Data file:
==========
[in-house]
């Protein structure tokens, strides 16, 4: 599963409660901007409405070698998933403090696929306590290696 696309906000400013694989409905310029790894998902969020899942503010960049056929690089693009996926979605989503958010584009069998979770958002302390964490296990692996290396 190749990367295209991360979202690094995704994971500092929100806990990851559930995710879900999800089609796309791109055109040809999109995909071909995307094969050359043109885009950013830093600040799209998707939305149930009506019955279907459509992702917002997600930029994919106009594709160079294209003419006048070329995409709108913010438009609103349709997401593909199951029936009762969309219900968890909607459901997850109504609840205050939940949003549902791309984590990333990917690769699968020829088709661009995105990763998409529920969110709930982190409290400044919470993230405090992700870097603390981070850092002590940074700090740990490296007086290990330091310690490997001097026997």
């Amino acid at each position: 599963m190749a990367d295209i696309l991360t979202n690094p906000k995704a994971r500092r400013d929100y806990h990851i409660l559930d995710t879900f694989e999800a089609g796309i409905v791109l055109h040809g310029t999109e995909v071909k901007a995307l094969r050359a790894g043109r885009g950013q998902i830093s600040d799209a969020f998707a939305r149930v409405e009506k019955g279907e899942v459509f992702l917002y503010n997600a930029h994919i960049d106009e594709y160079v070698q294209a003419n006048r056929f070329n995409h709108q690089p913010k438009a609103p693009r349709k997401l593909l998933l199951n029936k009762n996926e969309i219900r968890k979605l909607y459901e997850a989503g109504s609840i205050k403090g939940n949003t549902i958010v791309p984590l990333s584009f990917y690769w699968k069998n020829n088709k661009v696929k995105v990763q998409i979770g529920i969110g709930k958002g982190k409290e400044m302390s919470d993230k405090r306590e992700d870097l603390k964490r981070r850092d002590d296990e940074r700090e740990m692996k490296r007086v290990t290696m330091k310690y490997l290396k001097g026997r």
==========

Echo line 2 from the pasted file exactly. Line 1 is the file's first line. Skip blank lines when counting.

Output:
């Protein structure tokens, strides 16, 4: 599963409660901007409405070698998933403090696929306590290696 696309906000400013694989409905310029790894998902969020899942503010960049056929690089693009996926979605989503958010584009069998979770958002302390964490296990692996290396 190749990367295209991360979202690094995704994971500092929100806990990851559930995710879900999800089609796309791109055109040809999109995909071909995307094969050359043109885009950013830093600040799209998707939305149930009506019955279907459509992702917002997600930029994919106009594709160079294209003419006048070329995409709108913010438009609103349709997401593909199951029936009762969309219900968890909607459901997850109504609840205050939940949003549902791309984590990333990917690769699968020829088709661009995105990763998409529920969110709930982190409290400044919470993230405090992700870097603390981070850092002590940074700090740990490296007086290990330091310690490997001097026997």